It is possible to have some sympathy with the part-time protesters outside St Paul’s. They may be naïve and incapable of forming a coherent alternative to that which they term evil, but they are right to be angry. The anger is justified when we consider that those who had to foot the bill for the utter financial mismanagement of our economy are facing recession, fast vanishing pensions and growing unemployment. Meanwhile so many who have caused so much harm go on their merry way whilst continuing to pay themselves massive amounts. This is sin.
It is far more difficult to have sympathy for Revd Dr Giles Fraser, Canon Chancellor of St Paul’s and icon of the progressive church, who has just resigned. He is neither naïve nor incapable of coherent thought.
To the acclaim of progressives in the media Grandstanding Giles welcomed the protesters and warned the police off. According to many he was a true representative of Christ. Giles later agreed that the protesters should move on. Now that the Cathedral seem to be taking steps to ensure that they move on Giles has decided to make another gesture, resignation announced via Twitter.
The Dean of the Cathedral issued a statement on the resignation praising Fraser for his “humanity and humour.”
This is the same Giles Fraser who labels conservative Anglicans as ‘homophobes’ and ‘extremists.’ In his view traditionalist Anglicans opposed to homosexual marriage are, “narrow minded Puritans seeking to impose their joyless and claustrophobic world view on the rest of the church.” Despite being lauded for his humanity Fraser seems incapable of grasping that it is possible that those who disagree with him might be both sincere and thoughtful.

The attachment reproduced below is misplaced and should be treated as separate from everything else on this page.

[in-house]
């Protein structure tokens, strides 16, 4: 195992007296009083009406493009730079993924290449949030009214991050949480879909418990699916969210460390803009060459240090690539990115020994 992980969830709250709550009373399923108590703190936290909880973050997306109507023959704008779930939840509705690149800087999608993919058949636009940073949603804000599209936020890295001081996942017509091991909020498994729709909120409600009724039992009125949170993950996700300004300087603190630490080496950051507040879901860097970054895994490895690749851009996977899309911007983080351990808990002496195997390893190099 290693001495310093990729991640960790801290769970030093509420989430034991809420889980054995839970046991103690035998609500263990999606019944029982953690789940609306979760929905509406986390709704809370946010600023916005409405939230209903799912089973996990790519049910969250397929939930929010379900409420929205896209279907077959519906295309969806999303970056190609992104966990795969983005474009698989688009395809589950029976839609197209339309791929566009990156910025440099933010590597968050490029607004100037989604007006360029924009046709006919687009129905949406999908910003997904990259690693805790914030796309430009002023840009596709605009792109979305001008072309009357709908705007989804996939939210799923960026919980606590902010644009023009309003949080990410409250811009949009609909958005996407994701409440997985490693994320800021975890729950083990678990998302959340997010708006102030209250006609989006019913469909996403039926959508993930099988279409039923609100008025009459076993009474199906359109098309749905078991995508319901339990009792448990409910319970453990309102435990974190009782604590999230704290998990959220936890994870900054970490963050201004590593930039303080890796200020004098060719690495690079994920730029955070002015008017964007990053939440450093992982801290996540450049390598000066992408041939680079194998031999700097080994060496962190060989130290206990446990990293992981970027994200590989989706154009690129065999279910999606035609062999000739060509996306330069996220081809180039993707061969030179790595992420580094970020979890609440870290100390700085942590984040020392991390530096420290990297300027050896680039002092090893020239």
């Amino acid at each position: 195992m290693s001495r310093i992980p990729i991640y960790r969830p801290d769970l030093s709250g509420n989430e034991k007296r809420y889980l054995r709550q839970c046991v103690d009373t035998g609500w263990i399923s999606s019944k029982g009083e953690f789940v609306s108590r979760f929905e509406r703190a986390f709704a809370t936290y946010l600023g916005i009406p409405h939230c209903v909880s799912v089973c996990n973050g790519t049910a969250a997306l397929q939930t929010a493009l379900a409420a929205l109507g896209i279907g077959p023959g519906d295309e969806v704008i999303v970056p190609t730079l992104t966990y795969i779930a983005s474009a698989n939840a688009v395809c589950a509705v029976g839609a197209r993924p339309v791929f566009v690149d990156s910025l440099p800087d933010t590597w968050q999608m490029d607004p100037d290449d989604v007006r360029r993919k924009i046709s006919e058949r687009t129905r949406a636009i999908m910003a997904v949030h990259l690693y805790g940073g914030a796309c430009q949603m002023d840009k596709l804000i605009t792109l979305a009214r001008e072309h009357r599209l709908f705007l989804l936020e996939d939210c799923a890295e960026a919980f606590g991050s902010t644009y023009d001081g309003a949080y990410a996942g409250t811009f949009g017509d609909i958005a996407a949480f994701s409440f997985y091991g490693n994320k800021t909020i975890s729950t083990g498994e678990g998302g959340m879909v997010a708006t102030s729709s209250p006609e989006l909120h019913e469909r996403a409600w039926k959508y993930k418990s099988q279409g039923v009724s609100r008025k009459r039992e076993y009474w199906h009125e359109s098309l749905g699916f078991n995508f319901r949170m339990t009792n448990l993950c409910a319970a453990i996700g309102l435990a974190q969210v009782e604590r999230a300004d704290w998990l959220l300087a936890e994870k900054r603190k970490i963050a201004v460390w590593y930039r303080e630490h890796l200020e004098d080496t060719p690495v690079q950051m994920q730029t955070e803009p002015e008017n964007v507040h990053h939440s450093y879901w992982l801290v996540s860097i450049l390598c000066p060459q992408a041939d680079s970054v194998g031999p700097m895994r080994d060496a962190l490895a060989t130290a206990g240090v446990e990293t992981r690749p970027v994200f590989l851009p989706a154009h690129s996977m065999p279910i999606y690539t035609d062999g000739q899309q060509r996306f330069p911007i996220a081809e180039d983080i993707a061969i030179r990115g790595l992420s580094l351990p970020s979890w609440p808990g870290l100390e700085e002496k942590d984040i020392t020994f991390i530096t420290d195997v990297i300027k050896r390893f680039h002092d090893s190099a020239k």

Fraser wants to appear tolerant and be Christian at the same time but Christianity is not primarily tolerant. In the most important aspect of life Christianity, thankfully, is unashamedly intolerant. Christianity, based on the Bible, defines what is right and what is wrong and refuses to change its standards to accord with the spirit of the times. Where the Church does get it right is that it forgives when a person repents of wrongdoing, even bankers and Canons.
But it is not the patronising intolerance towards any who differ from him displayed by Fraser which is most troubling. His self-righteous arrogance may be annoying but it is not fatal. What is much more serious is his open denial of much of Christianity. As well as denying the immortality of the soul Fraser takes dead aim at the soteriology held by those ‘extremists’ he so despises.
This is his view on the atoning death of Christ:
“For too long, Christians have put up with a theory of salvation that has at its core the idea that God requires the sacrifice of his own son so that human sin can be cancelled. “There was no other good enough to pay the price of sin,” we will all sing.
“The fact this is a disgusting idea, and morally degenerate, is obvious to all but those indoctrinated into a very narrow reading of the cross.”
True, such is the awesome magnitude of what happened on Golgotha that there is more than one way of approaching the complexity of what happened on the cross, but for a purported leader of the church, and especially a leading light of the Inclusive Church, to indulge in such intemperate language would indicate that Fraser is more interested in playing to the gallery than engaging in theological debate.